How blue is Casco Bay?
Friends of Casco Bay is recruiting volunteers to help monitor water quality by observing the color of the water. The color of estuaries and bays can be an indicator of nutrient and sediment concentrations and phytoplankton production. With a simple smartphone photograph, volunteers can provide a broad snapshot of the bay in space and time.
“We are putting a modern spin on a century-old scientific technique to assess water quality,” explained the organization’s bay keeper, Ivy Frignola. “This pilot project uses an electronic version of the Forel-Ule color scale. For more than a century, marine scientists have used the Forel-Ule scale to document the color of oceans and lakes. This color index assigns a numerical value to water color, from 1 (indigo blue) to 21 (brown),” she said.
Trends in water color over time will show if pollution prevention activities on land are successful. Lots of phytoplankton make the water appear green. Brown or yellow can indicate eroded sediment from land; studies of the Gulf of Maine suggest it is becoming more yellow.
A team led by William Balch of Bigelow Laboratory for Ocean Sciences has been sampling the waters of the Gulf of Maine regularly over the same transect for the last 18 years as part of a NASA-funded study. The researchers found that the amount of dissolved organic material from rivers emptying into the Gulf of Maine has increased, tinting the ocean yellow and absorbing light needed by the photosynthetic organisms that are the center of the marine food web.
To date, 178 people have taken 387 color measurements of Casco Bay, with values ranging from a dark chartreuse to royal blue. Over time, it will be easier to interpret trends and meanings behind the color measurements. To learn more or volunteer, visit www.cascobay.org/color.
Comparing water quality data for Midcoast estuaries
Since 2014, watershed organizations in the Midcoast region have been collaborating to monitor water quality in coastal rivers from the Harraseeket River in Freeport to Goose River in Rockport.
Sarah Gladu of Damariscotta River Association and Kathleen Thornton of the University of Maine’s Darling Marine Center recently reported on the activities of the Maine Coastal Observing Alliance. Before the groups decided to coordinate, said Gladu, some were already collecting water quality.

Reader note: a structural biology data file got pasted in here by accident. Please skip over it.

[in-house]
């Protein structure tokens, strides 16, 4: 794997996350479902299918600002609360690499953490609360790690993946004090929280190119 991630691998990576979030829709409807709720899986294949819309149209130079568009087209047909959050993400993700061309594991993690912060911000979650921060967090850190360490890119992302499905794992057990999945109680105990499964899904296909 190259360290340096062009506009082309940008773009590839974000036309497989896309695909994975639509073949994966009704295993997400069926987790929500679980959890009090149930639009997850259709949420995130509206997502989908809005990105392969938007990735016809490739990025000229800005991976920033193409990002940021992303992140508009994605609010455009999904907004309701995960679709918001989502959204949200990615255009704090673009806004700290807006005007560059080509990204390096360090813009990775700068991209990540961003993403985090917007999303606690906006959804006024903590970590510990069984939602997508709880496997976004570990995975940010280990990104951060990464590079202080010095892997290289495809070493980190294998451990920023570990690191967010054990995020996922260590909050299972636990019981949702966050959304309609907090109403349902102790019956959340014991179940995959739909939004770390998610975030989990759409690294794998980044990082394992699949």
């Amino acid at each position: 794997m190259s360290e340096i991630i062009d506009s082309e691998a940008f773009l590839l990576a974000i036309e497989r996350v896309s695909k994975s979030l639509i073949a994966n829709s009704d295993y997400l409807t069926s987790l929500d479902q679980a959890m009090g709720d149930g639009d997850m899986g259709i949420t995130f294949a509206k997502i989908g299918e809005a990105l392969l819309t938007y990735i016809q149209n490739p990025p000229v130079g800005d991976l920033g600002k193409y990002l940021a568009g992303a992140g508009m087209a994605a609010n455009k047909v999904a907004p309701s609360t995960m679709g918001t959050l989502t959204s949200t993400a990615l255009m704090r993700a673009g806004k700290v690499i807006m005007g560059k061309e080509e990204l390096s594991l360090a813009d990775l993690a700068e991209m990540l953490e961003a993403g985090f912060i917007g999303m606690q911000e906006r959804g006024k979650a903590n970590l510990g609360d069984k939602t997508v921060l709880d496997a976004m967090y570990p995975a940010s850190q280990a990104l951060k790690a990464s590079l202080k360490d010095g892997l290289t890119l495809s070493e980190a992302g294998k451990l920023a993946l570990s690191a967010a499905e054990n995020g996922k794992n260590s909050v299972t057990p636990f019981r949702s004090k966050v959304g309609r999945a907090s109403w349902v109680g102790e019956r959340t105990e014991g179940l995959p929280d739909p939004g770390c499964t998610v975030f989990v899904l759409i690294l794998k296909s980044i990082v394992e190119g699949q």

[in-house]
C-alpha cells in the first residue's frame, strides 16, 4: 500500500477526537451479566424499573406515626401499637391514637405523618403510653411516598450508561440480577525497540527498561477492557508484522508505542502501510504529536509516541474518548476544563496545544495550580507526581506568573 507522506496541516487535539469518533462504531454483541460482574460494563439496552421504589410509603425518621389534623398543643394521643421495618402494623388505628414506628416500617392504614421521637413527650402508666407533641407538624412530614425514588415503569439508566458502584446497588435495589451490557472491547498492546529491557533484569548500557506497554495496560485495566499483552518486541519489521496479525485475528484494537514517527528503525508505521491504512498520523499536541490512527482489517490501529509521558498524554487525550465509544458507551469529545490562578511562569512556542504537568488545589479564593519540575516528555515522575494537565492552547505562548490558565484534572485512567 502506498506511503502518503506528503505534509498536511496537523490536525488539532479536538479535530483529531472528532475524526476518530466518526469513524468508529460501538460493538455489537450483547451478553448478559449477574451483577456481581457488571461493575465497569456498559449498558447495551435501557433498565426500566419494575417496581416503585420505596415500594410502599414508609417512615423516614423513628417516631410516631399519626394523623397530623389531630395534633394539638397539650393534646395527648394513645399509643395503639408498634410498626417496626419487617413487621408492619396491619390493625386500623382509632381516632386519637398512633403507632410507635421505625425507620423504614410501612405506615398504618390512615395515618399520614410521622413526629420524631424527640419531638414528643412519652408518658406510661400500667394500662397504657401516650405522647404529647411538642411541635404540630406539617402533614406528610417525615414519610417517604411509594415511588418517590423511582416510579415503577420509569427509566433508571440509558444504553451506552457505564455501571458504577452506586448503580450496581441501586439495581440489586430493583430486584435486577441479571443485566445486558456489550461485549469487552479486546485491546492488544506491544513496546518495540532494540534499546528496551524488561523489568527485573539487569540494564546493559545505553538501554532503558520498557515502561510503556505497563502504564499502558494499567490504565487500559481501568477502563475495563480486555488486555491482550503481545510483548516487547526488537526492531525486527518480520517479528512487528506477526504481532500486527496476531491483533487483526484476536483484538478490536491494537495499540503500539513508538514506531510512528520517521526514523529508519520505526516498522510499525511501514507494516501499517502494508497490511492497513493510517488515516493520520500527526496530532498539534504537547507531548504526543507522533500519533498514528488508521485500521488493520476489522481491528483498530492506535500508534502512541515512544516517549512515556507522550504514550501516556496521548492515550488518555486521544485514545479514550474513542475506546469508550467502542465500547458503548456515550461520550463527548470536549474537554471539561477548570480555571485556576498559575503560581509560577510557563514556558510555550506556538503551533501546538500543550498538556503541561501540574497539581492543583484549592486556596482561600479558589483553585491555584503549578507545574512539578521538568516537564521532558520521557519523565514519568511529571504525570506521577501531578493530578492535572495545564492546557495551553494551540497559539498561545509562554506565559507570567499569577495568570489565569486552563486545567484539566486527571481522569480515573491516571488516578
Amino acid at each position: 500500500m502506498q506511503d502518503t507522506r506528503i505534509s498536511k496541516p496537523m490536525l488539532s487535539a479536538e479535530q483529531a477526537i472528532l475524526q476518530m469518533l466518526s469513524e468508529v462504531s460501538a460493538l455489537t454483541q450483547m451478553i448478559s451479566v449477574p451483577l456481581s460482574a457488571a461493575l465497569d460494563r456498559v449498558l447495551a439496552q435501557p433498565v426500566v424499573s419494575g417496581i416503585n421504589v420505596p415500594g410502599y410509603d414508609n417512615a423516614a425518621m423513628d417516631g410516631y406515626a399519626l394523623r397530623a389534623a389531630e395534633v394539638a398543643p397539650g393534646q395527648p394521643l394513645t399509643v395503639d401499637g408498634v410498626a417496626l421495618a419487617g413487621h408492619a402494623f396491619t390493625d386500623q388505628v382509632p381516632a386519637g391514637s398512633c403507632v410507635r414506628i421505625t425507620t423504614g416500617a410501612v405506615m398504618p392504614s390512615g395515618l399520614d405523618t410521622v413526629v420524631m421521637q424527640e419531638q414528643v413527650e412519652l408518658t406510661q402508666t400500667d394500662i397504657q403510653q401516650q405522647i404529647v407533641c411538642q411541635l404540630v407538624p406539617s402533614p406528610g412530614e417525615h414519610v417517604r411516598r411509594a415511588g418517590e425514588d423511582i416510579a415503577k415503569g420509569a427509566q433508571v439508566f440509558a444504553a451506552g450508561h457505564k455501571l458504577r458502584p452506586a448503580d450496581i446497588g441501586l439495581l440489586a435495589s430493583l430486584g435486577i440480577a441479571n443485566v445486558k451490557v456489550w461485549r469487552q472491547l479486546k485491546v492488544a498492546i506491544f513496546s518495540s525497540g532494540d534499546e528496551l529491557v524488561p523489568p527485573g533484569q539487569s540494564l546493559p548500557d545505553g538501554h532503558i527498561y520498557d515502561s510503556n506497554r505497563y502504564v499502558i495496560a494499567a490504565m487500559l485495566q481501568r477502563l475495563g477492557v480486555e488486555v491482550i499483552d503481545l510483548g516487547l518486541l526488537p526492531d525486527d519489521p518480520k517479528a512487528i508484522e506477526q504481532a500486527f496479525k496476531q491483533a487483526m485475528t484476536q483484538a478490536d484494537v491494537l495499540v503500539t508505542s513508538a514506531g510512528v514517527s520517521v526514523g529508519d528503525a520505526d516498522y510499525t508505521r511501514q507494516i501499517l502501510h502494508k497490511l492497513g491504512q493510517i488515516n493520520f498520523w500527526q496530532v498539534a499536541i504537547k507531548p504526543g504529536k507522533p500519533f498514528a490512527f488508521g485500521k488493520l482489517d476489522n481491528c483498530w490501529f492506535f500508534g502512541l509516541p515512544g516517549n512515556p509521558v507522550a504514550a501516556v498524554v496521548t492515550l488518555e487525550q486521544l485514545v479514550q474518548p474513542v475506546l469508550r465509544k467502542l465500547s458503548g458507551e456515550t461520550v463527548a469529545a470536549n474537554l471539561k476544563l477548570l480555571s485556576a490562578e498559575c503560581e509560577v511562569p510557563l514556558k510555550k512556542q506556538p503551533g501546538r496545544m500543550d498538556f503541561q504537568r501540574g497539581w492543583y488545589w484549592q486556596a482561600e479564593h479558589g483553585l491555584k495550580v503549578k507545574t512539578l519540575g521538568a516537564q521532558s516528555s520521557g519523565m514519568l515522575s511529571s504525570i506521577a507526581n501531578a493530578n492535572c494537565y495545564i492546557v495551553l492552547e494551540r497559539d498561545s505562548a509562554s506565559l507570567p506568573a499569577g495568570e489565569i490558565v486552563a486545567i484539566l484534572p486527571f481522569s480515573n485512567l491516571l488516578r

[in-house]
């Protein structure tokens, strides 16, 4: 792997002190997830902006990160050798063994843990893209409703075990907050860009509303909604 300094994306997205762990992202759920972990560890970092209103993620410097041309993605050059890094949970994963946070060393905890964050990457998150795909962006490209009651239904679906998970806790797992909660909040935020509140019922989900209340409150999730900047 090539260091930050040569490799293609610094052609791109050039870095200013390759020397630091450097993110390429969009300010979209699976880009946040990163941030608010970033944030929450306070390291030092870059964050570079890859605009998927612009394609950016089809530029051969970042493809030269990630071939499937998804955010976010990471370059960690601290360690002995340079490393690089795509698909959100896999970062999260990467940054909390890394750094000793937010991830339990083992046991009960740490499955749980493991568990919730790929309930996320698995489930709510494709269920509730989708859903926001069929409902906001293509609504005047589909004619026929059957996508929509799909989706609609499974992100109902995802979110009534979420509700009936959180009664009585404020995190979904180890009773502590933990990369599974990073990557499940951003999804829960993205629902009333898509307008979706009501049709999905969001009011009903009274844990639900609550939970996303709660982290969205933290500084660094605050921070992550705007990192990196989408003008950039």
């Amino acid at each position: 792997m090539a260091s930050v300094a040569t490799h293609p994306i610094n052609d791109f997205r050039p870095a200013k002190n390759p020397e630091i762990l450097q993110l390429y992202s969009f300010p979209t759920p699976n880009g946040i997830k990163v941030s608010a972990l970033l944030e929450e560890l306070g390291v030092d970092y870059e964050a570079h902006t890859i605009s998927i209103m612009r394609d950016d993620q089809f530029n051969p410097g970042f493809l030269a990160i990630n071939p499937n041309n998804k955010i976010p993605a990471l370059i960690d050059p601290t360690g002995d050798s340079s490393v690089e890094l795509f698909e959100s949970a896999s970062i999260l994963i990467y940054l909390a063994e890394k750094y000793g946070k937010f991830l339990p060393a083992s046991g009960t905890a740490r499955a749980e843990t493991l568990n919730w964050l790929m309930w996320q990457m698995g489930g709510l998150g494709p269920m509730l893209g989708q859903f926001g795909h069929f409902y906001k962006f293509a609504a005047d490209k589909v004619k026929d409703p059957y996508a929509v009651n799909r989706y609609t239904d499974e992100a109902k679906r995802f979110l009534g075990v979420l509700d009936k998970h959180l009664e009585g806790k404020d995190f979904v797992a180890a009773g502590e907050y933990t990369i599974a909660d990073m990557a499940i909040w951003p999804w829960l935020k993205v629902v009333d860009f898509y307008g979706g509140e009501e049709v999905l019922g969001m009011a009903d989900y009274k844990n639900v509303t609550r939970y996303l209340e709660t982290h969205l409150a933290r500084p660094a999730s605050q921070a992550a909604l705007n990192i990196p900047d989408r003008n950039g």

“Now, with the Alliance, they can compare their data to other areas to understand how the estuaries are doing,” she said.
Staff and volunteers measure dissolved oxygen, salinity, temperature, pH (acidity), total nitrogen, and water clarity at 40 locations. Although they have only been monitoring for four years, they have already learned how Midcoast estuaries differ and identified areas of concern. “Each estuary is unique,” said Thornton. Merrymeeting Bay, where the Kennebec and Androscoggin rivers converge, is much fresher because it has such a large watershed flowing into it. Deep channels in the Sheepscot keep the water cooler. Rockport, the outer Damariscotta, and Sheepscot have the clearest water.
“For the most part, these estuaries are doing really well,” said Thornton. Some of the data were surprising. In 2014, which was a relatively wet year, low pH and dissolved oxygen were detected in deeper water off Boothbay Harbor, apparently coming in from the Gulf of Maine.
“No one had ever seen that before. Everyone always assumed that low-pH water came from upstream, from rivers,” said Thornton. “These findings emphasize why we need to keep monitoring, because these pH levels are low enough to affect shellfish.”
The upper reaches of the St. George and Medomak rivers, and the Harraseeket had elevated total nitrogen concentrations.
“The next steps in sleuthing out where the nitrogen is coming from is to also test the freshwater coming into the estuaries, which we are doing this year in the Medomak, St. George and Damariscotta. Also, this year, I will be analyzing any samples that are high in total nitrogen for ammonium and nitrate which will give us more clues to the source,” said Thornton.
Members of the Midcoast Coastal Observing Alliance are Boothbay Regional Land Trust, Damariscotta River Association, Friends of Casco Bay, Georges River Tidewater Association, Kennebec Estuary Land Trust, Medomak Valley Land Trust, Rockport Conservation Commission, and Sheepscot Valley Conservation Association.
Bacterial pollution at coastal beaches
Citizen volunteers and municipal or park staff monitor water quality at 63 beaches from Kittery to Mount Desert Island as part of the Maine Healthy Beaches program. Samples are specifically tested for Enterococci bacteria, which indicate pollution from human or animal waste that can pose a human health risk.
Water quality in Maine is typically worse during warmer, wetter summers as these conditions mobilize bacteria from upstream sources and transport them to beaches via freshwater inputs (rivers, streams, and storm drains). Much of the work of the beaches program goes beyond routine water quality monitoring at beaches to investigating and eliminating pollution sources.
This summer program staff are working in the Goose Rocks Beach, Kennebunk River, Goosefare Brook, and Willard Beach watersheds to assist communities to identify, eliminate, and prevent human sources of bacterial pollution that may threaten beach water quality.
Catherine Schmitt is communication director for Maine Sea Grant.